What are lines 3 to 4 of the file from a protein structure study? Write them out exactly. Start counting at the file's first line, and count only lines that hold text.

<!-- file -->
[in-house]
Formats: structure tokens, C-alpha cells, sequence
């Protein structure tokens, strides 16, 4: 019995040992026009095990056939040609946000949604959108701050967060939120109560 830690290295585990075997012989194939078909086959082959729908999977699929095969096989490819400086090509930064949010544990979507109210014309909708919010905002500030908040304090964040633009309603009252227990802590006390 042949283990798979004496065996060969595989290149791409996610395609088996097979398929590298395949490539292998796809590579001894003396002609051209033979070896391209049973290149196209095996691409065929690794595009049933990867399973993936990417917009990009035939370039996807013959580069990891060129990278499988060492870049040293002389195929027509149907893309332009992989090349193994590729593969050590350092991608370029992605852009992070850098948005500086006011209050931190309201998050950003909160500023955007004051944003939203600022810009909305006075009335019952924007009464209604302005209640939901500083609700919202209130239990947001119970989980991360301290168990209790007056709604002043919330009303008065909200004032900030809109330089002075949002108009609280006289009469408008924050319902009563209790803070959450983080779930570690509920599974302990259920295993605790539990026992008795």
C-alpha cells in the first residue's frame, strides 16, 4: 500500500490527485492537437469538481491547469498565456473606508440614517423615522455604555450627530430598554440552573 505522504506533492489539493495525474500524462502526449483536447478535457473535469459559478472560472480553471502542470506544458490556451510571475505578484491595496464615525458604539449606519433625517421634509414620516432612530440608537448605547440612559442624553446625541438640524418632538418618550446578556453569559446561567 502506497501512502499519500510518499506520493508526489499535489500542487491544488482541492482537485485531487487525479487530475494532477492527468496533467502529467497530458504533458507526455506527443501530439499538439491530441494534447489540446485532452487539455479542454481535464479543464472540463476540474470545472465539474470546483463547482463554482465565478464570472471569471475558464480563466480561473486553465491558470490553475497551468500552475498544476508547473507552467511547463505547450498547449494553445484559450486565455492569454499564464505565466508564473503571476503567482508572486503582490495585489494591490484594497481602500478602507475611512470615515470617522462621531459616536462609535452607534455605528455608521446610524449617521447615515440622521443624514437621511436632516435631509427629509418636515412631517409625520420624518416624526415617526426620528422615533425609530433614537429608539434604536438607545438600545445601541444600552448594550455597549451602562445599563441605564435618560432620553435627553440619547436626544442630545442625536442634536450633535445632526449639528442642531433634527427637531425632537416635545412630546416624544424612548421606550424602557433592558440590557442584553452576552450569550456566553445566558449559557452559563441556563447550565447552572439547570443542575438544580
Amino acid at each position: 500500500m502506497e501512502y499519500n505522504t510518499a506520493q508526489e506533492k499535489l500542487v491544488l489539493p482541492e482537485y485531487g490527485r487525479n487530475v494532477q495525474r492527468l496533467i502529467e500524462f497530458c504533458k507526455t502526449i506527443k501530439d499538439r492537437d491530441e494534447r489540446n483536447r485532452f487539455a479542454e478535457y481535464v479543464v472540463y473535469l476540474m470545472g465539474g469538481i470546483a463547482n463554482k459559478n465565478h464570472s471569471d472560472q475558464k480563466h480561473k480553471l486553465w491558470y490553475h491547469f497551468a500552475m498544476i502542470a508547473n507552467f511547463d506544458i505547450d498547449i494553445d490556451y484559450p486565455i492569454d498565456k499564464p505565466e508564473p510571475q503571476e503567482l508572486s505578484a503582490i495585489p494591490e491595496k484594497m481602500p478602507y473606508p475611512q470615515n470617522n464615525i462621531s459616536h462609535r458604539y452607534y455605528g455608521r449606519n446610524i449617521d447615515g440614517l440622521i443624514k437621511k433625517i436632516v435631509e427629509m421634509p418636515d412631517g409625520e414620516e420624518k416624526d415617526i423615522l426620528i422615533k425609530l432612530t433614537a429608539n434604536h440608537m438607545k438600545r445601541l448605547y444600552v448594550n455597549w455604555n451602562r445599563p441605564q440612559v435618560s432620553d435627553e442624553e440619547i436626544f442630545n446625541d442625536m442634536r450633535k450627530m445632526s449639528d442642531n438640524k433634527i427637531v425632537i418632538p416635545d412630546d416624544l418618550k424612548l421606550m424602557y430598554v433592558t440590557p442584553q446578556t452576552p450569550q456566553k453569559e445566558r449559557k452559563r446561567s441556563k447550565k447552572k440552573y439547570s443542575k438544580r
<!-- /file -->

């Protein structure tokens, strides 16, 4: 019995040992026009095990056939040609946000949604959108701050967060939120109560 830690290295585990075997012989194939078909086959082959729908999977699929095969096989490819400086090509930064949010544990979507109210014309909708919010905002500030908040304090964040633009309603009252227990802590006390 042949283990798979004496065996060969595989290149791409996610395609088996097979398929590298395949490539292998796809590579001894003396002609051209033979070896391209049973290149196209095996691409065929690794595009049933990867399973993936990417917009990009035939370039996807013959580069990891060129990278499988060492870049040293002389195929027509149907893309332009992989090349193994590729593969050590350092991608370029992605852009992070850098948005500086006011209050931190309201998050950003909160500023955007004051944003939203600022810009909305006075009335019952924007009464209604302005209640939901500083609700919202209130239990947001119970989980991360301290168990209790007056709604002043919330009303008065909200004032900030809109330089002075949002108009609280006289009469408008924050319902009563209790803070959450983080779930570690509920599974302990259920295993605790539990026992008795």
C-alpha cells in the first residue's frame, strides 16, 4: 500500500490527485492537437469538481491547469498565456473606508440614517423615522455604555450627530430598554440552573 505522504506533492489539493495525474500524462502526449483536447478535457473535469459559478472560472480553471502542470506544458490556451510571475505578484491595496464615525458604539449606519433625517421634509414620516432612530440608537448605547440612559442624553446625541438640524418632538418618550446578556453569559446561567 502506497501512502499519500510518499506520493508526489499535489500542487491544488482541492482537485485531487487525479487530475494532477492527468496533467502529467497530458504533458507526455506527443501530439499538439491530441494534447489540446485532452487539455479542454481535464479543464472540463476540474470545472465539474470546483463547482463554482465565478464570472471569471475558464480563466480561473486553465491558470490553475497551468500552475498544476508547473507552467511547463505547450498547449494553445484559450486565455492569454499564464505565466508564473503571476503567482508572486503582490495585489494591490484594497481602500478602507475611512470615515470617522462621531459616536462609535452607534455605528455608521446610524449617521447615515440622521443624514437621511436632516435631509427629509418636515412631517409625520420624518416624526415617526426620528422615533425609530433614537429608539434604536438607545438600545445601541444600552448594550455597549451602562445599563441605564435618560432620553435627553440619547436626544442630545442625536442634536450633535445632526449639528442642531433634527427637531425632537416635545412630546416624544424612548421606550424602557433592558440590557442584553452576552450569550456566553445566558449559557452559563441556563447550565447552572439547570443542575438544580